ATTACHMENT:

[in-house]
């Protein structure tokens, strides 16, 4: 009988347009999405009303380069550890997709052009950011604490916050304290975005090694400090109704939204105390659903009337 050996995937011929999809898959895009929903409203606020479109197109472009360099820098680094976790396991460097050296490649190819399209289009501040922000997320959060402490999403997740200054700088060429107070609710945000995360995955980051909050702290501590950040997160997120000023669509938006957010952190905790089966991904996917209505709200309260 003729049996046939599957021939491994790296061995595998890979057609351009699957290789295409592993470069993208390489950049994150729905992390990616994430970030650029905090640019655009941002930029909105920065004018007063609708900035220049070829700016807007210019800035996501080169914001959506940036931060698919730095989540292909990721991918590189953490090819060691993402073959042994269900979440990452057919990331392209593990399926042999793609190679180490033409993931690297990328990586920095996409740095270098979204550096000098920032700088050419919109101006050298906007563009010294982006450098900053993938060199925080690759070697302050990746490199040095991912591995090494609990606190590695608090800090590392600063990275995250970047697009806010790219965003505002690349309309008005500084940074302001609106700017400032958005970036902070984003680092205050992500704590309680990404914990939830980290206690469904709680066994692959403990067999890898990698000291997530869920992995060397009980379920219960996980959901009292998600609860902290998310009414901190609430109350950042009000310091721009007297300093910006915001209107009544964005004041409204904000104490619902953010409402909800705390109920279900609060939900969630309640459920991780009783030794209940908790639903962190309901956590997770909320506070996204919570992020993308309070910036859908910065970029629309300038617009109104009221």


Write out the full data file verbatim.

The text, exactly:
[in-house]
């Protein structure tokens, strides 16, 4: 009988347009999405009303380069550890997709052009950011604490916050304290975005090694400090109704939204105390659903009337 050996995937011929999809898959895009929903409203606020479109197109472009360099820098680094976790396991460097050296490649190819399209289009501040922000997320959060402490999403997740200054700088060429107070609710945000995360995955980051909050702290501590950040997160997120000023669509938006957010952190905790089966991904996917209505709200309260 003729049996046939599957021939491994790296061995595998890979057609351009699957290789295409592993470069993208390489950049994150729905992390990616994430970030650029905090640019655009941002930029909105920065004018007063609708900035220049070829700016807007210019800035996501080169914001959506940036931060698919730095989540292909990721991918590189953490090819060691993402073959042994269900979440990452057919990331392209593990399926042999793609190679180490033409993931690297990328990586920095996409740095270098979204550096000098920032700088050419919109101006050298906007563009010294982006450098900053993938060199925080690759070697302050990746490199040095991912591995090494609990606190590695608090800090590392600063990275995250970047697009806010790219965003505002690349309309008005500084940074302001609106700017400032958005970036902070984003680092205050992500704590309680990404914990939830980290206690469904709680066994692959403990067999890898990698000291997530869920992995060397009980379920219960996980959901009292998600609860902290998310009414901190609430109350950042009000310091721009007297300093910006915001209107009544964005004041409204904000104490619902953010409402909800705390109920279900609060939900969630309640459920991780009783030794209940908790639903962190309901956590997770909320506070996204919570992020993308309070910036859908910065970029629309300038617009109104009221």